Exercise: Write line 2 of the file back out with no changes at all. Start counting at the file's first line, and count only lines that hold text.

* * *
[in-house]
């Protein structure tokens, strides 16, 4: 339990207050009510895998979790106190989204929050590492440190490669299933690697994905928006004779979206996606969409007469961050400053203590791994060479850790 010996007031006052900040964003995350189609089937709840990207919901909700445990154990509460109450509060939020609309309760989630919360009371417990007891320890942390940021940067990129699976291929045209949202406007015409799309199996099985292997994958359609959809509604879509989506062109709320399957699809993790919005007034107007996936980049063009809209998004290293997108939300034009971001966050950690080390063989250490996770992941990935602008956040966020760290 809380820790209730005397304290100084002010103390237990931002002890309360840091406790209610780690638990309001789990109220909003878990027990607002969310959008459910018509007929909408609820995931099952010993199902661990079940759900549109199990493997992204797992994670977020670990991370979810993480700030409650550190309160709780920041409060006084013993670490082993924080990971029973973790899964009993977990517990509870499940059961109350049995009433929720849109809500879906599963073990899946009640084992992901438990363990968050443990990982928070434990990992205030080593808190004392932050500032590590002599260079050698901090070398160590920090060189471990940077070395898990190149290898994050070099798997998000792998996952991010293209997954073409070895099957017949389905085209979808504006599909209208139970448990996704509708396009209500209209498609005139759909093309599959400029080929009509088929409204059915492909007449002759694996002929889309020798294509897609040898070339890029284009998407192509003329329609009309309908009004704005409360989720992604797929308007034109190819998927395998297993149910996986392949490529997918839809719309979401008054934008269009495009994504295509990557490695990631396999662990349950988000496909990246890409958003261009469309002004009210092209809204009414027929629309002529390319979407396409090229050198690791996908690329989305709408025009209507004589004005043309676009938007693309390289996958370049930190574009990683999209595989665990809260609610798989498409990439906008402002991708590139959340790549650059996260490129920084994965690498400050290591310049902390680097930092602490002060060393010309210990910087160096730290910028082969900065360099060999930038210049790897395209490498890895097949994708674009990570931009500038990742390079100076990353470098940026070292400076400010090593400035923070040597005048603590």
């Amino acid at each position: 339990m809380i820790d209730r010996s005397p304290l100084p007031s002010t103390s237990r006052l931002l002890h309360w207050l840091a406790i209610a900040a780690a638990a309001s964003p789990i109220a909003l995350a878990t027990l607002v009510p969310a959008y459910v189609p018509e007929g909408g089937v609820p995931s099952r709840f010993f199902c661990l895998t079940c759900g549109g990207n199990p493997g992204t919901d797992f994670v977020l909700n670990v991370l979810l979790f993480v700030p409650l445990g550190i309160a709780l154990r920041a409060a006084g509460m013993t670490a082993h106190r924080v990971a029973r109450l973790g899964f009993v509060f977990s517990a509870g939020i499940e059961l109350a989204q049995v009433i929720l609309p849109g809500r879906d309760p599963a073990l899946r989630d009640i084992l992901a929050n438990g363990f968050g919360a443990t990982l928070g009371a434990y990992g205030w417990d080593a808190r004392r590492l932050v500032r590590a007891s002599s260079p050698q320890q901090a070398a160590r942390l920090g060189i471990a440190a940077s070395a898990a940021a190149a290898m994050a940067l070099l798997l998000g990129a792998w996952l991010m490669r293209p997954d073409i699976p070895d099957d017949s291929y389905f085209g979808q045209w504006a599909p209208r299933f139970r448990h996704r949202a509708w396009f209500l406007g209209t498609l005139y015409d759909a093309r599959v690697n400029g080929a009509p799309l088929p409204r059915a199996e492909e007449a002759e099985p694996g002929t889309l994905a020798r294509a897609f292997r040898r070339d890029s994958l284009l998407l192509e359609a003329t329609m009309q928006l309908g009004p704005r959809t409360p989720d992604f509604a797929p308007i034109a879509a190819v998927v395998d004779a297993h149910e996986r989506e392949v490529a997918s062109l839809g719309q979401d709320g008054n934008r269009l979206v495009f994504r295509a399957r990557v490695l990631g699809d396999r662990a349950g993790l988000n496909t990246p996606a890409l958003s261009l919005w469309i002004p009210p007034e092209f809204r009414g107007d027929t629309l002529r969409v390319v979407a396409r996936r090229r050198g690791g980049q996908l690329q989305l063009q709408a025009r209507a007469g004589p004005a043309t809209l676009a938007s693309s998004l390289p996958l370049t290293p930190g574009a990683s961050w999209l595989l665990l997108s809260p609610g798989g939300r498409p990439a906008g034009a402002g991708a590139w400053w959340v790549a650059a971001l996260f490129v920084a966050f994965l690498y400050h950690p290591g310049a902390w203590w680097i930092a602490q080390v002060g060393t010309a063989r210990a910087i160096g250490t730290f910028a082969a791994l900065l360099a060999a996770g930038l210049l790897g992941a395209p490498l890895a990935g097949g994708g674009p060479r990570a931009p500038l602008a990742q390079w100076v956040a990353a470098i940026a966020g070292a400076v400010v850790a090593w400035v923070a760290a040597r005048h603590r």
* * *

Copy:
């Protein structure tokens, strides 16, 4: 339990207050009510895998979790106190989204929050590492440190490669299933690697994905928006004779979206996606969409007469961050400053203590791994060479850790 010996007031006052900040964003995350189609089937709840990207919901909700445990154990509460109450509060939020609309309760989630919360009371417990007891320890942390940021940067990129699976291929045209949202406007015409799309199996099985292997994958359609959809509604879509989506062109709320399957699809993790919005007034107007996936980049063009809209998004290293997108939300034009971001966050950690080390063989250490996770992941990935602008956040966020760290 809380820790209730005397304290100084002010103390237990931002002890309360840091406790209610780690638990309001789990109220909003878990027990607002969310959008459910018509007929909408609820995931099952010993199902661990079940759900549109199990493997992204797992994670977020670990991370979810993480700030409650550190309160709780920041409060006084013993670490082993924080990971029973973790899964009993977990517990509870499940059961109350049995009433929720849109809500879906599963073990899946009640084992992901438990363990968050443990990982928070434990990992205030080593808190004392932050500032590590002599260079050698901090070398160590920090060189471990940077070395898990190149290898994050070099798997998000792998996952991010293209997954073409070895099957017949389905085209979808504006599909209208139970448990996704509708396009209500209209498609005139759909093309599959400029080929009509088929409204059915492909007449002759694996002929889309020798294509897609040898070339890029284009998407192509003329329609009309309908009004704005409360989720992604797929308007034109190819998927395998297993149910996986392949490529997918839809719309979401008054934008269009495009994504295509990557490695990631396999662990349950988000496909990246890409958003261009469309002004009210092209809204009414027929629309002529390319979407396409090229050198690791996908690329989305709408025009209507004589004005043309676009938007693309390289996958370049930190574009990683999209595989665990809260609610798989498409990439906008402002991708590139959340790549650059996260490129920084994965690498400050290591310049902390680097930092602490002060060393010309210990910087160096730290910028082969900065360099060999930038210049790897395209490498890895097949994708674009990570931009500038990742390079100076990353470098940026070292400076400010090593400035923070040597005048603590």